9/11Arts: A Decade Later
Note: We are still open to new participants. Please contact the Directors, below, for information.
In 2008 we began an art therapy group for 9/11 First Responders. The project was originally conceived in partnership with John Feal, founder of the FealGood Foundation, now known as the first responder who incited Capitol Hill to pass the $4.2 billion Zadroga Bill. As the tenth anniversary of 9/11/01 approaches, NYU and the FealGood Foundation continue working with 9/11 affected populations, with the explicit intent of gathering artwork to present at exhibit venues in NYC and Washington DC.
Before discussing the arts project, it will be useful to present the background context of the project and its special meaning for New York University. NYU, located in Southern Manhattan, was profoundly affected by the events of 9/11/2001. Our campus afforded a spectacular view of the twin towers, and most of us were staring at the skyline when the second plane hit. Our downtown dormitories were evacuated by emergency personnel the same afternoon, with hundreds of students shepherded to Coles gymnasium, in a whirlwind of toxic white ash. The rubble continued to smolder for some six months, suffusing the air of our classrooms and art studios.
In response to the terrorist attacks -- as soon as we regained our equilibrium -- we began organizing a symposium titled The Creative Arts Therapies’ Response to 9/11. The symposium was held at NYU on the first anniversary of the attack. Several NYU arts faculty, including music and drama therapists, lectured on their clinical work with 9/11 trauma survivors.
Our Program faculty has remained dedicated to 9/11 survivors and the healing arts since our Symposium of 2002. As a few notable examples, Marygrace Berberian founded and directed The World Trade Center Children’s Mural Project (2001). (NYU press release.) Stephanie Wise founded and directed the Saturday Project: Art Therapy for Children, for Ground Zero area residents (2001 - 2003). Christina Grosso worked on NYC ‘s Project Liberty, where she provided therapy and psychoeducation to children and families experiencing trauma following 9/11 (2002). Rebecca DiSunno founded the art therapy program called Camp Good Grief, for children grieving loss of significant others in the terrorist attacks. Several more examples, including publications and media presentations, can be found on our faculty page (and among our program alumni). Allied NYU Departments have also produced major 911 exhibitions including substantial catalogues.
As the 10th anniversary of 9/11/2001 approaches, we are committed to documenting the role of the arts -- both art therapy and traditional studio art sessions --- in helping and healing First Responders, and others directly affected by 9/11. In planning exhibits of art created by those most affected, we sense a purpose and meaning beyond what we initially set out to accomplish. These artworks seem to express something that a decade of photojournalism cannot capture. They express something unspoken, perhaps the primordial impact of 9/11, frozen in our visual memory and trapped in our churning viscera. Yet at the same time that these artworks replay trauma, they also rework and refashion it. As chaos becomes externalized, in symbolic media, the traumatic imagery begins to transform. What these artworks ultimately represent is the process of trauma and recovery itself, which profoundly articulates the collective spirit of our times in this Country. It is the arts, over the millennia and across continents, that most brilliantly reflect the human spirit, shaping and guiding our consciousness in the best and the worst of times.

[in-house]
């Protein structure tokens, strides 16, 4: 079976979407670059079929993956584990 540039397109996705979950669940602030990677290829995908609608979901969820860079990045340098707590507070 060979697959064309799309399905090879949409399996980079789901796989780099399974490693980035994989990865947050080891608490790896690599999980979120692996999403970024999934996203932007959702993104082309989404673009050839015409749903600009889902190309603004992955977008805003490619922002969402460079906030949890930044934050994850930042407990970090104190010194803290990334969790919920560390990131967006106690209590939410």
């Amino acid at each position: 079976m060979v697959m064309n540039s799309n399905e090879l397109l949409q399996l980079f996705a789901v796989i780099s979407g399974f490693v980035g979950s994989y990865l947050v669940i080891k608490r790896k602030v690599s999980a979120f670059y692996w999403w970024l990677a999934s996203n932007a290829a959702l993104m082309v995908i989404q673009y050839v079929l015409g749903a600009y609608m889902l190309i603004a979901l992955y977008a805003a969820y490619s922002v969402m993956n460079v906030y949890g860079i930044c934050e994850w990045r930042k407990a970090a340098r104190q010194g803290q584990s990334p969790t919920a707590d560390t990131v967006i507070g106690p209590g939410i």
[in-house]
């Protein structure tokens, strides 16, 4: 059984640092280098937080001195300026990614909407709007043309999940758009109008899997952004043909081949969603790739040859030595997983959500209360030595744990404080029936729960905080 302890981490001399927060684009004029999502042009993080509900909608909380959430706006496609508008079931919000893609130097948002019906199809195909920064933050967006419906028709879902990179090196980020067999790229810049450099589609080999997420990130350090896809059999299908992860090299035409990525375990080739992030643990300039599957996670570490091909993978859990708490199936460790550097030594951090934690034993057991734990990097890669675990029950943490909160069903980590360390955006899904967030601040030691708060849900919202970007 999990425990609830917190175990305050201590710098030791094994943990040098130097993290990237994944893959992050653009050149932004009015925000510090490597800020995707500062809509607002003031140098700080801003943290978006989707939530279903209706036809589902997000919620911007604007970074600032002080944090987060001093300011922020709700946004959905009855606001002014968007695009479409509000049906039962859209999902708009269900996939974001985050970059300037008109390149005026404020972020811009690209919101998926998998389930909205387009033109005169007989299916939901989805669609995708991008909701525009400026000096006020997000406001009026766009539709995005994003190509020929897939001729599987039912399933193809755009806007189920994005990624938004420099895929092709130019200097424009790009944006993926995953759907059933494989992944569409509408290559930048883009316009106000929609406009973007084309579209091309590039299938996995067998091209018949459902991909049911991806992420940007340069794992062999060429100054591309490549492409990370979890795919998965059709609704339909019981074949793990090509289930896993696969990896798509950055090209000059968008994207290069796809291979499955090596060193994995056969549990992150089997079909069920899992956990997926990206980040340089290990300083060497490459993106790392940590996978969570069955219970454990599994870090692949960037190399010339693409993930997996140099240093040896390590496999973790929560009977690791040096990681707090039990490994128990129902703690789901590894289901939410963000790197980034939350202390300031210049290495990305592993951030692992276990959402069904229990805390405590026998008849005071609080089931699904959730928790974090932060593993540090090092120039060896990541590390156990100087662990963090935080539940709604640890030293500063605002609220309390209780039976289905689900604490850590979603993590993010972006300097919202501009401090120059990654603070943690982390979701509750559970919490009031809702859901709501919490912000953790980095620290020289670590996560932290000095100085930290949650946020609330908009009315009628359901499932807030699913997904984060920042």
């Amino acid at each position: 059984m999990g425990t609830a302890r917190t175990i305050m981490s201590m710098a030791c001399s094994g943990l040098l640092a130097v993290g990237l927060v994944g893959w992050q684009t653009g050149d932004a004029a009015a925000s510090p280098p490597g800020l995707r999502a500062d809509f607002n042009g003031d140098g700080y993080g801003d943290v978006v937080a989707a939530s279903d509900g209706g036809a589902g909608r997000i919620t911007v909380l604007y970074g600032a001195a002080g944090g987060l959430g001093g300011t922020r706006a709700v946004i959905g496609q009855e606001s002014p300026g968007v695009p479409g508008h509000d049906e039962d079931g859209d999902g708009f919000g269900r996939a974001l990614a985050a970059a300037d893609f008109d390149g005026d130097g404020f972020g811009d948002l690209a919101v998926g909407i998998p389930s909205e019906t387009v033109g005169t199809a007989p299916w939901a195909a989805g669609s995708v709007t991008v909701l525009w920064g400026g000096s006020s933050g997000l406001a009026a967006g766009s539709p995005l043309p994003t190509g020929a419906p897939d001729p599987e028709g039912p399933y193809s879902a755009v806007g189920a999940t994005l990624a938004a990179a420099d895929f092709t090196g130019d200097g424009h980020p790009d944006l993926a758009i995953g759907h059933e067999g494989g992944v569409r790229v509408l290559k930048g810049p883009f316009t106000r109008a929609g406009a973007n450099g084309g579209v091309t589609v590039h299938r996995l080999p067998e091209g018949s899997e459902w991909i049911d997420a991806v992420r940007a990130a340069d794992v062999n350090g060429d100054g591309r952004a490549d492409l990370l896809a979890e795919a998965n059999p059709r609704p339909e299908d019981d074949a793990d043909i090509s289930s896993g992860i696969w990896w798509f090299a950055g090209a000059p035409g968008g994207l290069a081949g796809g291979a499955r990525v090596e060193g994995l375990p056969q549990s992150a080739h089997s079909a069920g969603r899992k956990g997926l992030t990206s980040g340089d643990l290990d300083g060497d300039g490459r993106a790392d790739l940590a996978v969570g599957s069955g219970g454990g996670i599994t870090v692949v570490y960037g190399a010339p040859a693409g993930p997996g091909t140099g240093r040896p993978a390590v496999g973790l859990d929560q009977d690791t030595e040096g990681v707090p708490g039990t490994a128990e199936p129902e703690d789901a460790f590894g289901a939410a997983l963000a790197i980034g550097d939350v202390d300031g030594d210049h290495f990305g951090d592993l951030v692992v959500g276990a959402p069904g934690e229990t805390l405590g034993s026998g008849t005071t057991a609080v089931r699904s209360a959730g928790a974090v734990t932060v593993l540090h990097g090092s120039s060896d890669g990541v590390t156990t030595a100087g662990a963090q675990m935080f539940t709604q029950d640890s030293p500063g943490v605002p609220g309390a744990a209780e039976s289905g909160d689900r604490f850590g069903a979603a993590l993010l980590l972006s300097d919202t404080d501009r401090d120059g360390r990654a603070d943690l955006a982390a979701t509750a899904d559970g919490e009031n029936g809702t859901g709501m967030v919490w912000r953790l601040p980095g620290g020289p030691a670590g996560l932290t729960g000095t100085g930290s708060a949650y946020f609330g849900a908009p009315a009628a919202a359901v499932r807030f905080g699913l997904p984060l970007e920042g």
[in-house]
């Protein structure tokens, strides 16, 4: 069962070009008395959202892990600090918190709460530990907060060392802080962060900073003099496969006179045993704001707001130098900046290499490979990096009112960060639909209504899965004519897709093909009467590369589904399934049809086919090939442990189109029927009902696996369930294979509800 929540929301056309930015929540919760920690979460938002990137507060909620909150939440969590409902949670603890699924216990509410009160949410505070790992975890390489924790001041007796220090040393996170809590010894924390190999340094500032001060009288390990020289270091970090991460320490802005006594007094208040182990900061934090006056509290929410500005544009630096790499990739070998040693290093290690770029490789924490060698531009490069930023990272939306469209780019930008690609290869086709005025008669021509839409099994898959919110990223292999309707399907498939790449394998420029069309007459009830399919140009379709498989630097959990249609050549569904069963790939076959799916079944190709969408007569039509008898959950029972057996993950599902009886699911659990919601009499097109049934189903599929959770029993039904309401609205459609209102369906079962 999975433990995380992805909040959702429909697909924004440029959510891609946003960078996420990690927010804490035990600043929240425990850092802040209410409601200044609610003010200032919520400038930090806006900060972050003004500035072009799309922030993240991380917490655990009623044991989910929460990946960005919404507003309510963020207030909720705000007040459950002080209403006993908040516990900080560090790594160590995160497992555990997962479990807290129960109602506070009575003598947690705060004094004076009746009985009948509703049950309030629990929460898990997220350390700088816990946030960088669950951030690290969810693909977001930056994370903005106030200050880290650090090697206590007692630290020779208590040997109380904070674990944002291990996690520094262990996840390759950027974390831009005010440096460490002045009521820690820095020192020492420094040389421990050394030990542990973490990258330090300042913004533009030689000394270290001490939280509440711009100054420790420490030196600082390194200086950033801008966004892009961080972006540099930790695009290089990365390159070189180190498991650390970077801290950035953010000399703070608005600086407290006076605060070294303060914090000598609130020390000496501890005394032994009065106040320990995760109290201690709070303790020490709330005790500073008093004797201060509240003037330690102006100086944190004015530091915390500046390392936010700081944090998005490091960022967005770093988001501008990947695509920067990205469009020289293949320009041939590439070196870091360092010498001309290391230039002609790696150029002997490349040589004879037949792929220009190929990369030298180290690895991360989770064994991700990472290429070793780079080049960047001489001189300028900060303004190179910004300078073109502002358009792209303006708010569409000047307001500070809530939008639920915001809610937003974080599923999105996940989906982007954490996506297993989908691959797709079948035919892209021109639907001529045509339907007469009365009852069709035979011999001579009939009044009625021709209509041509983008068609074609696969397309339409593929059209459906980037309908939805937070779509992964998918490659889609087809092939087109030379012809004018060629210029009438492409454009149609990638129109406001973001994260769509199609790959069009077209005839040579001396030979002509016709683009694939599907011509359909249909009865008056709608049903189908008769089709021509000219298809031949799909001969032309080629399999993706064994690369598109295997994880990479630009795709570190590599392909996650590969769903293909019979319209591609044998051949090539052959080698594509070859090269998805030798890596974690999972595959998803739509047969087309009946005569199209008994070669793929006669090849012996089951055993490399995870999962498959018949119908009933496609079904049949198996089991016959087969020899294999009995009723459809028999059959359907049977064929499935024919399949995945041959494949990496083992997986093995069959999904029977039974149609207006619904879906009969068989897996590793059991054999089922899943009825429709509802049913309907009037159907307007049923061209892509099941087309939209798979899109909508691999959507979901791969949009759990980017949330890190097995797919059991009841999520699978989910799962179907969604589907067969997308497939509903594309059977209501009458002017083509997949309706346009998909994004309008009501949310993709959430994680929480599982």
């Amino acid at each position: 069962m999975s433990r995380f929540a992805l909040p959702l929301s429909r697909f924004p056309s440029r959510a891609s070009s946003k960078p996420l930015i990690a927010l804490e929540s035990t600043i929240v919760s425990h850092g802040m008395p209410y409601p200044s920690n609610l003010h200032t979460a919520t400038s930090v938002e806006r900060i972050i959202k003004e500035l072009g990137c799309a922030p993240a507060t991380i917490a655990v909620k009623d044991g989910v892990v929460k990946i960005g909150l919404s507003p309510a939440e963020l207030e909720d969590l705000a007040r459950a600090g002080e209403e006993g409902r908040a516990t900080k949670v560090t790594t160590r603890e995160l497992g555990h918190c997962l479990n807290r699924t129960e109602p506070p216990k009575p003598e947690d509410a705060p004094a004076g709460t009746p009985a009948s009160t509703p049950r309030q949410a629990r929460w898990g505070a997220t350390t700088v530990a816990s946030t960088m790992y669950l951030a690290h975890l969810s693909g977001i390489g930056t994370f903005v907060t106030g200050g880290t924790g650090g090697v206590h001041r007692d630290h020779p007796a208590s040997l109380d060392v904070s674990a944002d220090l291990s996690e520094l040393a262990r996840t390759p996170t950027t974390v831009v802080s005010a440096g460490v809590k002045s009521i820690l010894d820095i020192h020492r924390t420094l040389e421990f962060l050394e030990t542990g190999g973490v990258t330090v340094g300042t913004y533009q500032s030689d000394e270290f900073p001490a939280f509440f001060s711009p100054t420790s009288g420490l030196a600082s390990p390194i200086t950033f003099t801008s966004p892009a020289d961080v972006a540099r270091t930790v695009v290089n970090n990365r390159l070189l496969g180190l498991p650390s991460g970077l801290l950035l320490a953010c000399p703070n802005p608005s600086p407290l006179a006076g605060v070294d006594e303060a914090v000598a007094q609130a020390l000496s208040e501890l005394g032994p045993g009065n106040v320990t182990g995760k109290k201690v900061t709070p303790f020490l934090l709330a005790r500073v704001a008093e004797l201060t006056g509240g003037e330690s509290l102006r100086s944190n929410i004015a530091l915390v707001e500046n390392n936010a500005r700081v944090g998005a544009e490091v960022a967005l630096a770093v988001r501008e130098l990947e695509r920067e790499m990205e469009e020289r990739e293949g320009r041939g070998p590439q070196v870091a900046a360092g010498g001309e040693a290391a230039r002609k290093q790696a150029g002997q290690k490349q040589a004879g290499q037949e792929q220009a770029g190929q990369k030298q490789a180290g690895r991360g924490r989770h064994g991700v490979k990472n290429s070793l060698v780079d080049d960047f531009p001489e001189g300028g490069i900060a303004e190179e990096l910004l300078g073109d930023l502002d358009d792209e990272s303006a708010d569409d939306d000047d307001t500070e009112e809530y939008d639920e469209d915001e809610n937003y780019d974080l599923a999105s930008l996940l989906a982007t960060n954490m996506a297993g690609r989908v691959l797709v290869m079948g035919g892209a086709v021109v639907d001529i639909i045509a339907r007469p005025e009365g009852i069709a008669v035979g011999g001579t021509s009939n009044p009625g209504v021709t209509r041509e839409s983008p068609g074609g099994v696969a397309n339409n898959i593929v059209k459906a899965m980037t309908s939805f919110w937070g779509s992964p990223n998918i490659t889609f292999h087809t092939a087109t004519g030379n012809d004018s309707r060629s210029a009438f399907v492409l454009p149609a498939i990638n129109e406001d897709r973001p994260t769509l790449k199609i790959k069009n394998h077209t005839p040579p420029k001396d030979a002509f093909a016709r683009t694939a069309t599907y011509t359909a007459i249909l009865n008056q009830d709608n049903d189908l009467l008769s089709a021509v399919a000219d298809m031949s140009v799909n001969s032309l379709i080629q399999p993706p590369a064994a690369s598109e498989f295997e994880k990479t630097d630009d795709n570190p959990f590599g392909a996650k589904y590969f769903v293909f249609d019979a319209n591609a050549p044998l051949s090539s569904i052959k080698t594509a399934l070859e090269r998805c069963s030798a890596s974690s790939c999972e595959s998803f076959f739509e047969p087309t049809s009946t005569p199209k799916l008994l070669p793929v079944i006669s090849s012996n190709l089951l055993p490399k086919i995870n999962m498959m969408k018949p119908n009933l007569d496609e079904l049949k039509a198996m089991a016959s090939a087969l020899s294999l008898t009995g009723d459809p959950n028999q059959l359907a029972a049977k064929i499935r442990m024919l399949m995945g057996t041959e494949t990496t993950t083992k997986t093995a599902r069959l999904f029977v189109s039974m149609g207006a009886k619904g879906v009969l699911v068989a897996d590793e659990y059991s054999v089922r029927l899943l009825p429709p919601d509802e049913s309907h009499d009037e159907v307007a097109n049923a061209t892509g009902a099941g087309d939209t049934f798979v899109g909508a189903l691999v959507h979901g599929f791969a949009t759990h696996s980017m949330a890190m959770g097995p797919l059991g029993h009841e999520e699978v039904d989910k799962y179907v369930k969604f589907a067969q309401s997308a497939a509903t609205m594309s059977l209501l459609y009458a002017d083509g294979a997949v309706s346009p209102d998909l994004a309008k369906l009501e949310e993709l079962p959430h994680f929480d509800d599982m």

Arts Sessions and Call for Participation
We do have some art ready for exhibit, and some exhibitry venues reserved -- such as the first floor gallery of our Art Therapy building. We are in the process of scheduling a new cycle of group art sessions, using various arts media, for diverse 9/11 populations. Sessions begin on April 1st, and will include Saturday afternoons. We would like to invite more first responders and their families to participate in our art groups. This includes families who have lost a loved one to 9/11 (at the time, or since that time, as with James Zadroga).
Download Flyer with information for new participants.
Dr. Ikuko Acosta
Director, NYU Art Therapy Program
Dr. Tom Ettinger
Coordinator, Forensic Psychology MA specialization, NYU (2006-); Police Psychologist, Port Authority Police Department of NY/NJ (2007-); Fellow, New Media Lab, Georgia Tech (2004-2006); Editor, Psychology and the Arts, APA (1996-2000).
Kim Nolan, LCAT
Ailish Coughlan, LCAT
Betty Winkler, LCAT (assistant to Ikuko Acosta)
Jordan Lewis, U.S. Army, 2002-2010 (assistant to Tom Etttinger)
John Feal and the FealGood Foundation
Edith A. & Herbert H. Lehman Foundation
The Werner Dannheisser Testamentary Trust
Department of Art and Art Professions, Steinhardt School, NYU
How you can help:
Pass this project website on to First Responders, their families, and other stakeholders.
Can you donate funds to 911Arts?
Can you donate gifts in kind, such as art materials, picture frames, or photography equipment?
Can you secure a great exhibit space for September 11, 2011?
Got any great ideas?
Dr. Ikuko Acosta
Dr. Tom Ettinger
A picture gallery will be posted shortly on www.911arts.org.